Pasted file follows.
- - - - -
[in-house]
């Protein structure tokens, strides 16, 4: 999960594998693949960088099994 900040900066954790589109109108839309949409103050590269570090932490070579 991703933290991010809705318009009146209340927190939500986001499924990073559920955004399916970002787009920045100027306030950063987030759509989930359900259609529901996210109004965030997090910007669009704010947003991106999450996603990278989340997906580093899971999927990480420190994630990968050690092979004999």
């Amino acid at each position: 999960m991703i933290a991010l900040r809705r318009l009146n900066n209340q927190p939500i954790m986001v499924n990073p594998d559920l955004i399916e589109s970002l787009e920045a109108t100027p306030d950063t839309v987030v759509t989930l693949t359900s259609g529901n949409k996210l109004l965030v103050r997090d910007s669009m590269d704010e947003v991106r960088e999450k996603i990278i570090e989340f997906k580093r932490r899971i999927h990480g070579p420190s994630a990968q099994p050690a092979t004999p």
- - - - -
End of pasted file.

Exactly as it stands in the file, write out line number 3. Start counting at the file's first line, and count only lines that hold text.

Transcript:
């Amino acid at each position: 999960m991703i933290a991010l900040r809705r318009l009146n900066n209340q927190p939500i954790m986001v499924n990073p594998d559920l955004i399916e589109s970002l787009e920045a109108t100027p306030d950063t839309v987030v759509t989930l693949t359900s259609g529901n949409k996210l109004l965030v103050r997090d910007s669009m590269d704010e947003v991106r960088e999450k996603i990278i570090e989340f997906k580093r932490r899971i999927h990480g070579p420190s994630a990968q099994p050690a092979t004999p």